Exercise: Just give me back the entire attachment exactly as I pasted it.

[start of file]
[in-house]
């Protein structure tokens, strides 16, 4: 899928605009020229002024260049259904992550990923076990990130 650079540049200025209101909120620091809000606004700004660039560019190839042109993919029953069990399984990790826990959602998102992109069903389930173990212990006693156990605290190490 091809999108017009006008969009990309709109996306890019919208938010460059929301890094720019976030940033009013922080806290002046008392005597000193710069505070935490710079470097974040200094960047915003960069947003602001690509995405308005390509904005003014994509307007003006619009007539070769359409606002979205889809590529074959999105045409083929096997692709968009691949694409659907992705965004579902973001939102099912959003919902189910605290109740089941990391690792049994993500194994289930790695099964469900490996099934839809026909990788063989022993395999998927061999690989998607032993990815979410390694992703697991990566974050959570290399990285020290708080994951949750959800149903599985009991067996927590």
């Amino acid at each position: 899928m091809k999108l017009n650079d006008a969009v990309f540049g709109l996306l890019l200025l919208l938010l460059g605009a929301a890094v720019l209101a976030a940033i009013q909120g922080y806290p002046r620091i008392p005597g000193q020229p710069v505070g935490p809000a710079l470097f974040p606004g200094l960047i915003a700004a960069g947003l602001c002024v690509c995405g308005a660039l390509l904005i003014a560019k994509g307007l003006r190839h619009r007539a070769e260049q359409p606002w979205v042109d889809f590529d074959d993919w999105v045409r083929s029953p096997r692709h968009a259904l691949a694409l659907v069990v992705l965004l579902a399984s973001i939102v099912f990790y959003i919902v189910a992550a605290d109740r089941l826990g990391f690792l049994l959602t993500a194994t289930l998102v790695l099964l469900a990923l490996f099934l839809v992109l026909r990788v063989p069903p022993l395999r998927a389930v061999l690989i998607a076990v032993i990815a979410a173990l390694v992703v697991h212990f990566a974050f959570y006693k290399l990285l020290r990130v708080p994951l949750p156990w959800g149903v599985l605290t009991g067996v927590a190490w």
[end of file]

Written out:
[in-house]
């Protein structure tokens, strides 16, 4: 899928605009020229002024260049259904992550990923076990990130 650079540049200025209101909120620091809000606004700004660039560019190839042109993919029953069990399984990790826990959602998102992109069903389930173990212990006693156990605290190490 091809999108017009006008969009990309709109996306890019919208938010460059929301890094720019976030940033009013922080806290002046008392005597000193710069505070935490710079470097974040200094960047915003960069947003602001690509995405308005390509904005003014994509307007003006619009007539070769359409606002979205889809590529074959999105045409083929096997692709968009691949694409659907992705965004579902973001939102099912959003919902189910605290109740089941990391690792049994993500194994289930790695099964469900490996099934839809026909990788063989022993395999998927061999690989998607032993990815979410390694992703697991990566974050959570290399990285020290708080994951949750959800149903599985009991067996927590």
């Amino acid at each position: 899928m091809k999108l017009n650079d006008a969009v990309f540049g709109l996306l890019l200025l919208l938010l460059g605009a929301a890094v720019l209101a976030a940033i009013q909120g922080y806290p002046r620091i008392p005597g000193q020229p710069v505070g935490p809000a710079l470097f974040p606004g200094l960047i915003a700004a960069g947003l602001c002024v690509c995405g308005a660039l390509l904005i003014a560019k994509g307007l003006r190839h619009r007539a070769e260049q359409p606002w979205v042109d889809f590529d074959d993919w999105v045409r083929s029953p096997r692709h968009a259904l691949a694409l659907v069990v992705l965004l579902a399984s973001i939102v099912f990790y959003i919902v189910a992550a605290d109740r089941l826990g990391f690792l049994l959602t993500a194994t289930l998102v790695l099964l469900a990923l490996f099934l839809v992109l026909r990788v063989p069903p022993l395999r998927a389930v061999l690989i998607a076990v032993i990815a979410a173990l390694v992703v697991h212990f990566a974050f959570y006693k290399l990285l020290r990130v708080p994951l949750p156990w959800g149903v599985l605290t009991g067996v927590a190490w």